It’s lunch hour in Wes­teros. More specif­i­cally, it’s fag-break time.

SFX - - Game of Thrones -

Long-haired war­riors stroke gin­gery beards and ex­hale cig­a­rette smoke into the damp air. Tall-walk­ing, earth-shak­ing Bri­enne of Tarth tucks into a poly­styrene box of stodge, a carb-heavy diet the bet­ter to march on the salad-munch­ing south­ern­ers of King’s Land­ing. The newly anointed King in the North, though, isn’t quite at bat­tle sta­tions. Jon Snow may be fully kit­ted out in war-coun­cil re­galia, but into his leather boots are tucked not a blade or two but an iPhone and 20 Marl­boro Lights.

It’s Septem­ber 2016 and at North­ern Ire­land’s Linen Mill Film and Tele­vi­sion Stu­dios, hid­den in the coun­try­side 25 miles from Belfast, it’s the calm be­fore the storm. Film­ing on sea­son seven of Game Of Thrones is in its early stages. Out here near the town of Ban­bridge, and in Belfast’s Ti­tanic Quar­ter, the vast army of cast and crew are hard at work film­ing episode two. Even in a trun­cated, seven-episode sea­son for HBO’s fire-breath­ing, rat­ings-top­ping TV jug­ger­naut, there’s still a moun­tain to climb. And, per­haps, a Moun­tain to re­turn to his skull-crush­ing ways.

In sea­son six’s thrilling cli­max, “The Winds Of Win­ter”, mul­ti­ple loose ends were tied up – and many knotty prob­lems teed up. Cer­sei Lan­nis­ter in­cin­er­ated the Sept of Baelor, and many of her ad­ver­saries, al­low­ing the now child­less queen to claim the Iron Throne. But for how long? Hav­ing tri­umphed over the Boltons at the Bat­tle of the Bas­tards, the Starks are busy unit­ing the fam­i­lies of the North un­der Jon Snow – the fam­i­lies obliv­i­ous to the newly un­cov­ered se­cret of the bas­tard Snow’s pa­ter­nal parent­age: he’s half Tar­garyen.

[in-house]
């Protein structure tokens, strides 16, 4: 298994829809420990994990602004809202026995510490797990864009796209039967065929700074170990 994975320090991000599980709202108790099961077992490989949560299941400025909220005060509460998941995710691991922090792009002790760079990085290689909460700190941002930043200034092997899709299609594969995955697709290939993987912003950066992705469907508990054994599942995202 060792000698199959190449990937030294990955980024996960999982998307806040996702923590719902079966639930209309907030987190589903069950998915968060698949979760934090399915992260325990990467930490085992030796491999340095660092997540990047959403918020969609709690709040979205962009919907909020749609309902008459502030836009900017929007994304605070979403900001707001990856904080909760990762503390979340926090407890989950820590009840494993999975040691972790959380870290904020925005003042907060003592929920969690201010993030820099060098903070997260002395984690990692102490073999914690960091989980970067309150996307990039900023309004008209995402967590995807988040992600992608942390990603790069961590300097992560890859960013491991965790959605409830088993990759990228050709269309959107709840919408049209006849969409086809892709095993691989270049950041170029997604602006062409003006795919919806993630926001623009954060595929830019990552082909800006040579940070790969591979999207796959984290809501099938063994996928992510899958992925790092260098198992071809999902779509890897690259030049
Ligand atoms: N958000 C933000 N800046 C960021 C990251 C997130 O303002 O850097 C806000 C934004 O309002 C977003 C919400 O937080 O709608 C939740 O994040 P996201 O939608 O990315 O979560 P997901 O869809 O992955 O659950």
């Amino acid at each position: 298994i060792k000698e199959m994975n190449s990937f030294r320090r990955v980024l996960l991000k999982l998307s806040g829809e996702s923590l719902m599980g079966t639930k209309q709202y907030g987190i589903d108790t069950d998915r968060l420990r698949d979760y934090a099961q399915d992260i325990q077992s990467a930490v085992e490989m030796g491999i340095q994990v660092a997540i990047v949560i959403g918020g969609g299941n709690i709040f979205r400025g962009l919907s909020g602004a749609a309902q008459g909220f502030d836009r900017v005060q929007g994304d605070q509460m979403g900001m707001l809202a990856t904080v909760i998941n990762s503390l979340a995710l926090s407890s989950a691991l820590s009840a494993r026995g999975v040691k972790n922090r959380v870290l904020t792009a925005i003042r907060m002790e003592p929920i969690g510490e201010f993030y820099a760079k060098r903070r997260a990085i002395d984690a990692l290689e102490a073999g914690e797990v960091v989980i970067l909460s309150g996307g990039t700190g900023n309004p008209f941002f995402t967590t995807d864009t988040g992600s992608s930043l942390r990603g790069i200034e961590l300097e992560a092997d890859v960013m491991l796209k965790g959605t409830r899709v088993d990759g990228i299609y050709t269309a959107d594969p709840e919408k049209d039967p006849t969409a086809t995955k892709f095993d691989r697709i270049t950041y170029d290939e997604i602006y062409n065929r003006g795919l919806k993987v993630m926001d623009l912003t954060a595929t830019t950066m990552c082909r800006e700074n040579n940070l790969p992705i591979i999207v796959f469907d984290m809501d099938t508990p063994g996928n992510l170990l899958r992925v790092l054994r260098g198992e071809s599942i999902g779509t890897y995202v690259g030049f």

Mean­while, across the Nar­row Sea, Daen­erys Tar­garyen has fi­nally set sail for Wes­teros, mob-handed with dragons, Dothraki, Dor­nish, Un­sul­lied, Iron­born and, most dan­ger­ous of all, Tyrion Lan­nis­ter. What could pos­si­bly go right? In a cor­ri­dor off set, one of the men charged with wrestling these com­pet­ing nar­ra­tives on to screen is nurs­ing a cof­fee. How is it for writer/pro­ducer Bryan Cog­man, or­ches­trat­ing the convergence of these armies and fam­i­lies?

In many ways this sea­son is an en­tirely dif­fer­ent show – it’s sort of phase three

“Tremen­dously fun and hugely chal­leng­ing,” he replies cheer­fully. “I think in many ways this new sea­son is an en­tirely dif­fer­ent show. It’s sort of phase three of Thrones. Dany’s im­mi­nent ar­rival changes ev­ery­thing. So that was a lot of fun to play with. Worlds col­lid­ing is a good theme, I think, for this sea­son.”

Also col­lid­ing for the first time: many of the ac­tors, their sto­ry­lines and on­screen lo­cales of­ten leagues apart in the pre­vi­ous 60 episodes.

“Oh yeah, that’s just so much fun,” nods Cog­man. “They’ve all be­come re­ally good friends through the jun­kets. And the fact is, we’re all here film­ing [in­te­ri­ors] at the same time, so they’ve all got­ten to know each other over the years. They’ve just not had scenes to­gether – or in some cases, haven’t had scenes to­gether since the first few episodes of the show be­fore all the sto­ry­lines kind of broke off.

“So that’s been the great­est joy of the last three sea­sons, but es­pe­cially this sea­son: throw­ing all these char­ac­ters into the mix and see­ing how they bounce off each other. I think it’ll be re­ally fun for the au­di­ence as well.”

“Pre­pare my horse for the bat­tle, fleshy peas­ants!”

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